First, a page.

What is an LMS (Learning Management System)?

An LMS is considered to be an important component of online learning. It is the software you are using to create and deliver online education. But, it is also much more than just that.

It is not like it is rocket science, because it’s not. Here, we are going into a deep overview of what is an LMS, what it does and how to choose the right one for your business!

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So, here it goes…

What is an LMS (Learning Management System)?

A learning management system (LMS) is a software application that is used to plan, manage and deliver elearning content.

An LMS is used widely in the elearning industry and acts as a management and distribution vehicle of course content or training resources for different learning and development programs.

How do learning management systems work?

An LMS which has built-in course authoring tools can produce or develop training content. An LMS that doesn’t have these tools, can only manage and distribute training materials. Also known as ‘training assets’, these training materials are uploaded to the learning base of the system, where remote learners are able to access them.

Who uses a learning management system?

The role and functions of an LMS may vary depending on the learning goals of the person or the company that is using it, and ultimately the industry they are in.

These are some individuals and different types of organizations that use an LMS:

Academic Institutions

A school or any other academic or learning institution may use an LMS to help the teaching professionals assign online learning, share educational resources and material to students and manage their grades.

Virtual and Elearning-based Learning Associations

Online institutes such as Lynda.com, Udemy marketplace, and Khan Academy offer the opportunity for people to learn through online courses.

Corporate Training Departments

Research from Training Magazine shows that about 30 percent of LMS purchases are from small/medium companies and large enterprises that want to offer to their existing and new employees an easily available and standardized learning environment where they learn and grow whilst working for them.

An LMS can work as part of a complete online corporate training program, and help to deliver, assess and manage the training of employees.

Franchise Businesses

Franchises can also make use of an LMS in an attempt to reduce travel costs and learn all there is to know about a business, increasing consistency, and improving training analytics.

Non-for-profit Organizations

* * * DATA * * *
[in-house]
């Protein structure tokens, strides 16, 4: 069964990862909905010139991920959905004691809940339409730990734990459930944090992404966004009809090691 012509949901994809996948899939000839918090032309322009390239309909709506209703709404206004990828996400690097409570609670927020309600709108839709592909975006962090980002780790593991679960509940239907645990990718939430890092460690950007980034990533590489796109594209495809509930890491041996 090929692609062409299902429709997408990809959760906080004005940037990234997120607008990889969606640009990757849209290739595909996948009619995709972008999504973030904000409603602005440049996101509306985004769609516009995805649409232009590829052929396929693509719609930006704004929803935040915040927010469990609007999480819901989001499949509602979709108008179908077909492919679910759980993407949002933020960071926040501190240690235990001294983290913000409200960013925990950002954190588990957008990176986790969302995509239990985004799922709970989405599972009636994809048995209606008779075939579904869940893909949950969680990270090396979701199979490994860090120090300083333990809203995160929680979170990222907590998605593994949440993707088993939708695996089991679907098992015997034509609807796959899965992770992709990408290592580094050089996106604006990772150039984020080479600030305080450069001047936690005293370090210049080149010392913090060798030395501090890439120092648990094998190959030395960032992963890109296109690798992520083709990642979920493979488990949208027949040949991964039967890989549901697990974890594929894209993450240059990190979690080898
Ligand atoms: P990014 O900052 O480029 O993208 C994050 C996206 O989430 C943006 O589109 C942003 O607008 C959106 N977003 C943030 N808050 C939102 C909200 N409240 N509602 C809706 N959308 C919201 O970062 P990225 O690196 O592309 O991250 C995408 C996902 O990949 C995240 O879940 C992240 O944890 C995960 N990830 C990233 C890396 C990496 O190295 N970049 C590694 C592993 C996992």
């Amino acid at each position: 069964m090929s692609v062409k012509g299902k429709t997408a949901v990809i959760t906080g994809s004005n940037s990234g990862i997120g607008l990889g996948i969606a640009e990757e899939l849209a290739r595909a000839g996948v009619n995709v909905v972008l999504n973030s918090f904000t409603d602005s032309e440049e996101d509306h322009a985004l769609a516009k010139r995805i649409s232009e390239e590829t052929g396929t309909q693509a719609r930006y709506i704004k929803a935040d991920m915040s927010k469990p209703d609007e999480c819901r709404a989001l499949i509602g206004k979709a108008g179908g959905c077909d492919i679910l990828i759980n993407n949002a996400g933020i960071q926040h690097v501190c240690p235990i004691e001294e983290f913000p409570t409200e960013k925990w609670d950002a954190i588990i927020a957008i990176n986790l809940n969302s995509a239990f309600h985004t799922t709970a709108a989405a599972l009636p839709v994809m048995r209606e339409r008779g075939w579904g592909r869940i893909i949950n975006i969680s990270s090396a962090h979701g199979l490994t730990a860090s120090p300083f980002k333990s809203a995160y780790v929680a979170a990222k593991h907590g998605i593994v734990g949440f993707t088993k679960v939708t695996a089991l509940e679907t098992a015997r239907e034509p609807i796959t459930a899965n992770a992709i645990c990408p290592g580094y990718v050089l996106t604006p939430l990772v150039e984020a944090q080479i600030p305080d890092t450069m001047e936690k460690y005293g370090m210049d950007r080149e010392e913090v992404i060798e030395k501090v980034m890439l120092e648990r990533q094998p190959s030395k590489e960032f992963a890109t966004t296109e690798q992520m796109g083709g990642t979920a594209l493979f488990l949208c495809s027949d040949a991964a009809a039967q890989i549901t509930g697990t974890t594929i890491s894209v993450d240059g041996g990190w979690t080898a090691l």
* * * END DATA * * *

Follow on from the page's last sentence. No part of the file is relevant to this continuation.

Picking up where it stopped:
Non-for-profit organizations often don’t have the appropriate resources – people and money, to train volunteers accordingly, but an LMS can help standardize the training process and make it available and accessible to all.

Content Providers

Content providers are the people who create training content, they promote it and sell it. With the right LMS that offers a monetization option, any online course instructor can create, manage and sell their learning content to those interested in increasing their knowledge regardless of which country they live in.

Wholesale Companies

An LMS simplifies the process of keeping distributors, resellers, and internal sales teams up to date with the latest products and promotions.

Who are the LMS Users

The user of an LMS is the administrator. Administrators are the people who are in charge of the management of the system and use to get end-user specific data.

The end-user which is typically called the ‘learner’ is determined by who the LMS administrator is and what their training goals are. So, ‘learners’ may be students, employees, external workers, clients, channel partners or the general public.

How to use a learning management system?

According to the Elearning Industry, the most common use of LMS software is to ‘deploy and track online training initiatives’. With an LMS you can plan, manage and deliver training content for different purposes depending on who you are or who you represent.

These purposes may serve different functions such as the following:

As you can see an LMS can carry out all of these activities and be used in different ways to achieve a unique outcome. It sounds like it is the ultimate multi-tool.

What are the different types of LMSs?

Despite the fact that an LMS can do many great things, not every LMS has the capabilities for everything. There are many categories of LMSs just because each specializes in a certain category or seems to serve a specific purpose better than others.

LMSs differ in terms of:

Let’s take a look at these in more detail.

Deployment type

Open Source: An open-source LMS is an LMS in which the source code is open and free for anyone to use and adapt to their specifications.


Desktop Application: This is an LMS that works as a desktop application. Some desktop apps work on smart devices as well which can facilitate team collaboration, but not every LMS offers this option.

Mobile Application: An LMS that is accessible on smartphone devices and you can upload learning content while on the go.

Custom-built: A custom-built LMS is a tailor-made system, built and maintained by a team of developers employed or contracted by your company.

Industry-specific: An LMS that is developed for a specific industry and hosts training assets such as certifications, training activities or games, that are related to industry-specific skills and knowledge.

Pricing model

Pay per active user: you pay for each user who is active during each payment circle.
Pay per learner: you pay for the number of learners regardless of their online/offline status.
Pay as you go: you pay for what you use – the number of users and what courses they take.
License fee/subscription: you pay a monthly or yearly license fee to use the system.


Free License: Free license LMS are usually open-source systems. Although these are free, they have an added expense to it which goes directly to the programmer or the IT team you hire to work the code for you.

Paid License: Paid LMSs require a monthly or a yearly fee to be able to use them. While most systems work on subscription (recurring payments), some may offer the option to buy it upfront with a one-time payment.